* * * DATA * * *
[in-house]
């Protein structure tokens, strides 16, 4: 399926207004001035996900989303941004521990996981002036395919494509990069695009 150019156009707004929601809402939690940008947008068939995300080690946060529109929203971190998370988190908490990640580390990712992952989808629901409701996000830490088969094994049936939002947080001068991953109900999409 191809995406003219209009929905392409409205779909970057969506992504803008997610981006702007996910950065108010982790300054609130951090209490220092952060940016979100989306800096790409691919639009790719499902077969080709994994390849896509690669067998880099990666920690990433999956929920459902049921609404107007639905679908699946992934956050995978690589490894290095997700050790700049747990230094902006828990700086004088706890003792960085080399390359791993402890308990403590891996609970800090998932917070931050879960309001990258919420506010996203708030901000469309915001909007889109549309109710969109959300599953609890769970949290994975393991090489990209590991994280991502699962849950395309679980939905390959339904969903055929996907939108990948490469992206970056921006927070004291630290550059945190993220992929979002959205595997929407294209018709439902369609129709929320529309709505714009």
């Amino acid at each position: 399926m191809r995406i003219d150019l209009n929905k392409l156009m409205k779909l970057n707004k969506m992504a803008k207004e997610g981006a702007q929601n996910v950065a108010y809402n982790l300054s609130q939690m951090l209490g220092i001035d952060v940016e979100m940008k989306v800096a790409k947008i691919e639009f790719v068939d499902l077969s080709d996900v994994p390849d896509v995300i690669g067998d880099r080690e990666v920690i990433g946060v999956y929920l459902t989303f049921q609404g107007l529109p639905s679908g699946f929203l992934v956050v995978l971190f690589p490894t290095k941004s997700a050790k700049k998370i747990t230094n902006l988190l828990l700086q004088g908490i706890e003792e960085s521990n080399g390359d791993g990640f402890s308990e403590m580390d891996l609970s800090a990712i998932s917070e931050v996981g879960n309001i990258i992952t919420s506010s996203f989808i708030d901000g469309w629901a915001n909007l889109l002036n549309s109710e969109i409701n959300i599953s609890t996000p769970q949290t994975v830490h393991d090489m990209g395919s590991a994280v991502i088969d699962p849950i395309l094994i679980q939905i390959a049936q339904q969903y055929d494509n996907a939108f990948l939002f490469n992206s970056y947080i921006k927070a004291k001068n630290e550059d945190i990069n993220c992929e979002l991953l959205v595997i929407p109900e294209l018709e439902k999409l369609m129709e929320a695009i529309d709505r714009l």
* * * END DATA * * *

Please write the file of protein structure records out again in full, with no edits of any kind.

[in-house]
């Protein structure tokens, strides 16, 4: 399926207004001035996900989303941004521990996981002036395919494509990069695009 150019156009707004929601809402939690940008947008068939995300080690946060529109929203971190998370988190908490990640580390990712992952989808629901409701996000830490088969094994049936939002947080001068991953109900999409 191809995406003219209009929905392409409205779909970057969506992504803008997610981006702007996910950065108010982790300054609130951090209490220092952060940016979100989306800096790409691919639009790719499902077969080709994994390849896509690669067998880099990666920690990433999956929920459902049921609404107007639905679908699946992934956050995978690589490894290095997700050790700049747990230094902006828990700086004088706890003792960085080399390359791993402890308990403590891996609970800090998932917070931050879960309001990258919420506010996203708030901000469309915001909007889109549309109710969109959300599953609890769970949290994975393991090489990209590991994280991502699962849950395309679980939905390959339904969903055929996907939108990948490469992206970056921006927070004291630290550059945190993220992929979002959205595997929407294209018709439902369609129709929320529309709505714009």
């Amino acid at each position: 399926m191809r995406i003219d150019l209009n929905k392409l156009m409205k779909l970057n707004k969506m992504a803008k207004e997610g981006a702007q929601n996910v950065a108010y809402n982790l300054s609130q939690m951090l209490g220092i001035d952060v940016e979100m940008k989306v800096a790409k947008i691919e639009f790719v068939d499902l077969s080709d996900v994994p390849d896509v995300i690669g067998d880099r080690e990666v920690i990433g946060v999956y929920l459902t989303f049921q609404g107007l529109p639905s679908g699946f929203l992934v956050v995978l971190f690589p490894t290095k941004s997700a050790k700049k998370i747990t230094n902006l988190l828990l700086q004088g908490i706890e003792e960085s521990n080399g390359d791993g990640f402890s308990e403590m580390d891996l609970s800090a990712i998932s917070e931050v996981g879960n309001i990258i992952t919420s506010s996203f989808i708030d901000g469309w629901a915001n909007l889109l002036n549309s109710e969109i409701n959300i599953s609890t996000p769970q949290t994975v830490h393991d090489m990209g395919s590991a994280v991502i088969d699962p849950i395309l094994i679980q939905i390959a049936q339904q969903y055929d494509n996907a939108f990948l939002f490469n992206s970056y947080i921006k927070a004291k001068n630290e550059d945190i990069n993220c992929e979002l991953l959205v595997i929407p109900e294209l018709e439902k999409l369609m129709e929320a695009i529309d709505r714009l």